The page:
Last year, as a freshman at Shady Side, McKean won his varsity swimming letter and was rated an All-American in two events—accomplishments that are unusual, considering that Shady Side does not have a swimming coach, a swimming team or a swimming pool. Because he attends a private school, McKean is ineligible for local high school competition. He won his All-American rating and varsity letter by traveling to Lawrenceville, N.J., where he competed in the Eastern Interscholastic Swimming Championships as the sole member of a team that does not exist.
There are currently more than half a million age-group swimmers in the U.S. If McKean lived in one of the big swimming strongholds, such as Greater Los Angeles, the San Francisco area or the Florida Gold Coast, his preeminence would be easy to explain—if you build a big enough pyramid out of the vibrant, willing bodies of inexhaustible youth you are bound to get quality at the top. As a Pittsburgher, McKean is an enigma, an exotic product of an industrial, technological city that hammers out swimming champions as often as it does laureate poets.
McKean's competitive career started eight years ago as a casual summertime affair at a local country club. In the minds of the McKean parents, Suzanne and Edgar, a 25-yard race at the Pittsburgh Field Club was something 7-year-old Brad would go for naturally, like playing ball or brawling or eating and sleeping. Brad couldn't have agreed with them less. Competing only because his older brother Ted did, in his first race Brad mounted the starting block weeping and placed second. The next summer, while visiting in Las Cruces, N. Mex., the reluctant duckling won a swimming double, beating the best 8-year-old country-clubbers of Las Cruces in an across-the-pool sprint (12½ yards), and then coming back to take the length-of-the-pool swim (25 yards). Within two years McKean was the top blue-ribbon winner on the Pittsburgh country-club circuit and was looking around, naturally enough, for bigger dragons.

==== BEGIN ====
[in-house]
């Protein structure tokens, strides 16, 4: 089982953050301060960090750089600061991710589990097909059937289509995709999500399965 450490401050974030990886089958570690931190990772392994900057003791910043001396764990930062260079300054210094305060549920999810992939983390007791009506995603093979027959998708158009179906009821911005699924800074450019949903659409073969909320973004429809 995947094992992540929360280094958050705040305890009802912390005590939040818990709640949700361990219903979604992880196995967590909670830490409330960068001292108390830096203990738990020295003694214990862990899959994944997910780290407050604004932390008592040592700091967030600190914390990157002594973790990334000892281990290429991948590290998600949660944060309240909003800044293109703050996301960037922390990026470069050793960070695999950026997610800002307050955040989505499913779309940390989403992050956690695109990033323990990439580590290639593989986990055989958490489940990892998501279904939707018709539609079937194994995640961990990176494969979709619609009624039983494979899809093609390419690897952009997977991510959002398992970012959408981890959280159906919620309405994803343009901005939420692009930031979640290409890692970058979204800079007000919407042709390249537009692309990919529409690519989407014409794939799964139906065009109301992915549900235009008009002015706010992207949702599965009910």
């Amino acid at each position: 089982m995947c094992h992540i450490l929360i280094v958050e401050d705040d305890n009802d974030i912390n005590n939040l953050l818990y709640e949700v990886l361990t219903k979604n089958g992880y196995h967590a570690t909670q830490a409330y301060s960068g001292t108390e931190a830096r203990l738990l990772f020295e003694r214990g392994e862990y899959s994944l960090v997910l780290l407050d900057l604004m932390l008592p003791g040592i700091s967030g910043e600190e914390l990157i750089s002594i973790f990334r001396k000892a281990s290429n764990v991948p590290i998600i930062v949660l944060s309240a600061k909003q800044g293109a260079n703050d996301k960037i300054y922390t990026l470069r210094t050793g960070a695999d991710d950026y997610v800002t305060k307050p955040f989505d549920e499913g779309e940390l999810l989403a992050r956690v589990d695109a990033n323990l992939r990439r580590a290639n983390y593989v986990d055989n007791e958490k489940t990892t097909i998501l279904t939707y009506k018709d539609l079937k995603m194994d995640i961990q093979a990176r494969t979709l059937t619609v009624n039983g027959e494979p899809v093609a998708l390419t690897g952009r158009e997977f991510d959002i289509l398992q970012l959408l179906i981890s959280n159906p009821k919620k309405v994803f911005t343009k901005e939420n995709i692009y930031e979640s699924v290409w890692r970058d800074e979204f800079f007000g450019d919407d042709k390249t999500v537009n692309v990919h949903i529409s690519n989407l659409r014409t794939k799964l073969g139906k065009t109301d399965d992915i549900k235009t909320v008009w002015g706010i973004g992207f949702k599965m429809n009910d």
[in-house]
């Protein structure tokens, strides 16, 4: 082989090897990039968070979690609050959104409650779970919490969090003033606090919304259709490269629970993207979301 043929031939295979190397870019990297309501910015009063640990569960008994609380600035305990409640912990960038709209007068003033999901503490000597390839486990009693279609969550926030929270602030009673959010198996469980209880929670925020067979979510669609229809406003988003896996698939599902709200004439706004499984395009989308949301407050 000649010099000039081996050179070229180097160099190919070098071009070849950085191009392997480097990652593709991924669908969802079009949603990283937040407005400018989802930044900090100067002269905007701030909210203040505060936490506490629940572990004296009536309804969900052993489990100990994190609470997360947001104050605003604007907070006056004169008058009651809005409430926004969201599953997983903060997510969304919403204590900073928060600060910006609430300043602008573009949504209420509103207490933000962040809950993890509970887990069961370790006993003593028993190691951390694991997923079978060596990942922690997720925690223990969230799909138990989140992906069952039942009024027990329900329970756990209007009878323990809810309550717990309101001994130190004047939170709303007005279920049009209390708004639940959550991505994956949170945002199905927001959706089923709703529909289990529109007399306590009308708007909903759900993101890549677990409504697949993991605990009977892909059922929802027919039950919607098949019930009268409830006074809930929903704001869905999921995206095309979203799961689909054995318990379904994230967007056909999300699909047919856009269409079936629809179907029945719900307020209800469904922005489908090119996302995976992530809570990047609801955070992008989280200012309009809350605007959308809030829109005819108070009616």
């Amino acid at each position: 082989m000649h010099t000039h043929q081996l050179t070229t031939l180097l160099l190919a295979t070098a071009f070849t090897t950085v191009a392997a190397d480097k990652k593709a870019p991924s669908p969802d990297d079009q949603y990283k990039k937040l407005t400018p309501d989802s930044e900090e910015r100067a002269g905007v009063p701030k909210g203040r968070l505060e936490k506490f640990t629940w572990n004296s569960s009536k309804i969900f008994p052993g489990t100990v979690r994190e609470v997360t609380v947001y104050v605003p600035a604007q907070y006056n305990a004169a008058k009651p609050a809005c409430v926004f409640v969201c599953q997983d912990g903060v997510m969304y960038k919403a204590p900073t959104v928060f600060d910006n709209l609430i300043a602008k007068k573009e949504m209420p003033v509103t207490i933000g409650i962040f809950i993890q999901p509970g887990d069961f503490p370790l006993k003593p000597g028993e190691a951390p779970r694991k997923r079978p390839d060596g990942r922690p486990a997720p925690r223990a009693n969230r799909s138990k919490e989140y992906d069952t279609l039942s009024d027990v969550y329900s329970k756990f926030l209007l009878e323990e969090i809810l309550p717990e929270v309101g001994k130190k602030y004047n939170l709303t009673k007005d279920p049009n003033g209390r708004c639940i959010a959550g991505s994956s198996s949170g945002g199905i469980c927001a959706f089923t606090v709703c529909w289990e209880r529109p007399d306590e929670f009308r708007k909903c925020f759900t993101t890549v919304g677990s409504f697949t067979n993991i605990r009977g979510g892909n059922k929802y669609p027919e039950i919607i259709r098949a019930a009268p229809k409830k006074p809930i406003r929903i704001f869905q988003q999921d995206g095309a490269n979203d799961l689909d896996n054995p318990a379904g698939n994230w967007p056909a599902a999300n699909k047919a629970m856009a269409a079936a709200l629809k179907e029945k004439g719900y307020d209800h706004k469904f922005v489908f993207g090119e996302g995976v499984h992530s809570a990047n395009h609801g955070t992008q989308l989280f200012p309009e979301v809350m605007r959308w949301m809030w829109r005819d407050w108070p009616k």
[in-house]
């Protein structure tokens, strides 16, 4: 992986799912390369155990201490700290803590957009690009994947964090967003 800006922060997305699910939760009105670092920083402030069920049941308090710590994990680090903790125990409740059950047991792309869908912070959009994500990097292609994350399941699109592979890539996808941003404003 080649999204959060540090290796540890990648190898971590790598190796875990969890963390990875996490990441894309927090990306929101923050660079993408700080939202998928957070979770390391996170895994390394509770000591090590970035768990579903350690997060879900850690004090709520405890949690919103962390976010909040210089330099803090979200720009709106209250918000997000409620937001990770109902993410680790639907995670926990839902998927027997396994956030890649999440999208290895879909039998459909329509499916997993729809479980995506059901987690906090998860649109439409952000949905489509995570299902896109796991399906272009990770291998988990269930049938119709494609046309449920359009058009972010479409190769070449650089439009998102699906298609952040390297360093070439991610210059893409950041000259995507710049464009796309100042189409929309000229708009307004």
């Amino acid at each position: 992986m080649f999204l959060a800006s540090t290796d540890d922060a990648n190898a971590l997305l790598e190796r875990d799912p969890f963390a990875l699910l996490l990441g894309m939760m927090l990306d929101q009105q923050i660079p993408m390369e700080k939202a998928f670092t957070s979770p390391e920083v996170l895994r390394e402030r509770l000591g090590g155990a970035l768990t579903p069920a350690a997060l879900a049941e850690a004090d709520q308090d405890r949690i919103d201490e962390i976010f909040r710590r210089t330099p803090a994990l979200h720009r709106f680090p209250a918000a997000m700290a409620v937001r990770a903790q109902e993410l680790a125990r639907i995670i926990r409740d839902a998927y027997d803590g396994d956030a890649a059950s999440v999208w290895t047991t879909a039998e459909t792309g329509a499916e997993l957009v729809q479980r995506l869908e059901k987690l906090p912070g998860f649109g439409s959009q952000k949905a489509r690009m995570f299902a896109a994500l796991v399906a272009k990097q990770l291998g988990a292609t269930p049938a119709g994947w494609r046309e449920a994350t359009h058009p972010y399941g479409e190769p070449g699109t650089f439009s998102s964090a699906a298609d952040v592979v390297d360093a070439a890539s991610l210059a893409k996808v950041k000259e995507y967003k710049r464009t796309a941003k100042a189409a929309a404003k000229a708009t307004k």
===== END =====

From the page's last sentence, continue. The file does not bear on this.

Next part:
In the country-club meets there were boys who also swam in the AAU age-group competitions. McKean usually beat any of them his age, but he was in awe of the boys because they spoke the exciting jargon of AAU-land. They wore sweat suits and used alien words like "split," "flip turn" and "psyching." Occasionally they psyched McKean. When he was trying to stoke himself up emotionally before a grueling 25-yard race, an AAUer would casually mention that 25 yards was short, 400 yards would be more like it, or he would cluck sympathetically about how the sun could sap a man's energy. (To avoid being sun-sapped before one race, McKean hid so deep in the gloom under the stands that he did not hear the first call to the blocks.)
In 1963 a family friend, Charles Griffith, showed McKean how to get an AAU card and sent him on his way with a prophetic word. "Brad," he said, "you are now the lonely, unattached unknown in lane 6 that everyone worries about." At McKean's first AAU race—a 50-meter freestyle at Greensburg, Pa. that August—the officials did toss him into lane 6 of a heat as an untried bit of unattached riffraff. A moment later a man jabbing a stopwatch in the stands bellowed in Mrs. McKean's ear, "Who was that boy swimming in lane 6?"
"That's my child," said Mrs. McKean.
"Well, lady," the stopwatcher replied, "he just did 28.7."
Mrs. McKean was quite flattered that a stranger should take such interest. Furthermore, she thought it very kind of the officials to give a newcomer like Brad a center lane in the finals, which he won. Since Mrs. McKean seemed to be wandering around at the meet not quite comprehending the intricacy of the whole affair (and not even carrying a stopwatch), Mrs. Frank Slamar, an experienced swimming mother, asked politely, "Is this your first age-group meet?"
"Yes," Mrs. McKean replied.